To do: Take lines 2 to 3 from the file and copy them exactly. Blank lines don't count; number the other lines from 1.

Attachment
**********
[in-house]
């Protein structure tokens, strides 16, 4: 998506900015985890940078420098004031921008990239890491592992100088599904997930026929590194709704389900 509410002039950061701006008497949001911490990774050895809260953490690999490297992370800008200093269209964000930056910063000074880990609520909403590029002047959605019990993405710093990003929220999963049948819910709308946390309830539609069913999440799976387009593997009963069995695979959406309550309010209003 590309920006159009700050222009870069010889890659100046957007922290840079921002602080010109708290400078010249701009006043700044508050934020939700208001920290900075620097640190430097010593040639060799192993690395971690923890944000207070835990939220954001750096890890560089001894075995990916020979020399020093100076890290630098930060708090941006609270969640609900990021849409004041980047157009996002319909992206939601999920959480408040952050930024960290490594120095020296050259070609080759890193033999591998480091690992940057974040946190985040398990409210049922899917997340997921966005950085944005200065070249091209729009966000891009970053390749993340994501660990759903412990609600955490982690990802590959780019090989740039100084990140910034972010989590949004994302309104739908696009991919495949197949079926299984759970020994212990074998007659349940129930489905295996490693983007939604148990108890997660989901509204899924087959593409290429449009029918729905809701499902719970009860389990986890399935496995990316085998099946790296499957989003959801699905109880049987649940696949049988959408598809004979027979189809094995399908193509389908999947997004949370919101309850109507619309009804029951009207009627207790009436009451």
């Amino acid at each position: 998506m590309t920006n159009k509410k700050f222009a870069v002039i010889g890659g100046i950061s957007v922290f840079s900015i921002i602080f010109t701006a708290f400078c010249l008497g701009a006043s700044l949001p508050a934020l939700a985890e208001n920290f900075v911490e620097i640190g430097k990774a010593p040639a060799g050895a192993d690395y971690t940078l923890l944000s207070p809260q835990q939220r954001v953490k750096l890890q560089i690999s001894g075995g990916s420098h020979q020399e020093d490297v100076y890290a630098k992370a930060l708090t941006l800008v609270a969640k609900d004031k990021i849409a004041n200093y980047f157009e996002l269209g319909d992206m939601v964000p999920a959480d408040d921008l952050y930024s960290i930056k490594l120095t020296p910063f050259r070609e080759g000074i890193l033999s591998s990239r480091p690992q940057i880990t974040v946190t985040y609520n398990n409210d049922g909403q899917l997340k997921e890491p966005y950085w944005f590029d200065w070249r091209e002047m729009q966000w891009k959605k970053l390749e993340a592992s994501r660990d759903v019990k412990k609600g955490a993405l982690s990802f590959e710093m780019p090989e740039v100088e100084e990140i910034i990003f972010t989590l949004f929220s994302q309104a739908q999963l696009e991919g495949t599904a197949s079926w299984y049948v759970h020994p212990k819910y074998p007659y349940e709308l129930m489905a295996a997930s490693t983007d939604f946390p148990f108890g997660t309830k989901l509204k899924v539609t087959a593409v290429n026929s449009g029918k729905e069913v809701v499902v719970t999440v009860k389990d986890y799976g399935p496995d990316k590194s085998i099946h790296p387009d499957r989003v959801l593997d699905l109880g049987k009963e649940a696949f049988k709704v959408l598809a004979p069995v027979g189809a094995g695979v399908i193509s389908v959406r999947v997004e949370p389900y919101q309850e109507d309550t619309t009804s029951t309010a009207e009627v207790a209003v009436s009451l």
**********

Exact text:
């Protein structure tokens, strides 16, 4: 998506900015985890940078420098004031921008990239890491592992100088599904997930026929590194709704389900 509410002039950061701006008497949001911490990774050895809260953490690999490297992370800008200093269209964000930056910063000074880990609520909403590029002047959605019990993405710093990003929220999963049948819910709308946390309830539609069913999440799976387009593997009963069995695979959406309550309010209003 590309920006159009700050222009870069010889890659100046957007922290840079921002602080010109708290400078010249701009006043700044508050934020939700208001920290900075620097640190430097010593040639060799192993690395971690923890944000207070835990939220954001750096890890560089001894075995990916020979020399020093100076890290630098930060708090941006609270969640609900990021849409004041980047157009996002319909992206939601999920959480408040952050930024960290490594120095020296050259070609080759890193033999591998480091690992940057974040946190985040398990409210049922899917997340997921966005950085944005200065070249091209729009966000891009970053390749993340994501660990759903412990609600955490982690990802590959780019090989740039100084990140910034972010989590949004994302309104739908696009991919495949197949079926299984759970020994212990074998007659349940129930489905295996490693983007939604148990108890997660989901509204899924087959593409290429449009029918729905809701499902719970009860389990986890399935496995990316085998099946790296499957989003959801699905109880049987649940696949049988959408598809004979027979189809094995399908193509389908999947997004949370919101309850109507619309009804029951009207009627207790009436009451």
């Amino acid at each position: 998506m590309t920006n159009k509410k700050f222009a870069v002039i010889g890659g100046i950061s957007v922290f840079s900015i921002i602080f010109t701006a708290f400078c010249l008497g701009a006043s700044l949001p508050a934020l939700a985890e208001n920290f900075v911490e620097i640190g430097k990774a010593p040639a060799g050895a192993d690395y971690t940078l923890l944000s207070p809260q835990q939220r954001v953490k750096l890890q560089i690999s001894g075995g990916s420098h020979q020399e020093d490297v100076y890290a630098k992370a930060l708090t941006l800008v609270a969640k609900d004031k990021i849409a004041n200093y980047f157009e996002l269209g319909d992206m939601v964000p999920a959480d408040d921008l952050y930024s960290i930056k490594l120095t020296p910063f050259r070609e080759g000074i890193l033999s591998s990239r480091p690992q940057i880990t974040v946190t985040y609520n398990n409210d049922g909403q899917l997340k997921e890491p966005y950085w944005f590029d200065w070249r091209e002047m729009q966000w891009k959605k970053l390749e993340a592992s994501r660990d759903v019990k412990k609600g955490a993405l982690s990802f590959e710093m780019p090989e740039v100088e100084e990140i910034i990003f972010t989590l949004f929220s994302q309104a739908q999963l696009e991919g495949t599904a197949s079926w299984y049948v759970h020994p212990k819910y074998p007659y349940e709308l129930m489905a295996a997930s490693t983007d939604f946390p148990f108890g997660t309830k989901l509204k899924v539609t087959a593409v290429n026929s449009g029918k729905e069913v809701v499902v719970t999440v009860k389990d986890y799976g399935p496995d990316k590194s085998i099946h790296p387009d499957r989003v959801l593997d699905l109880g049987k009963e649940a696949f049988k709704v959408l598809a004979p069995v027979g189809a094995g695979v399908i193509s389908v959406r999947v997004e949370p389900y919101q309850e109507d309550t619309t009804s029951t309010a009207e009627v207790a209003v009436s009451l």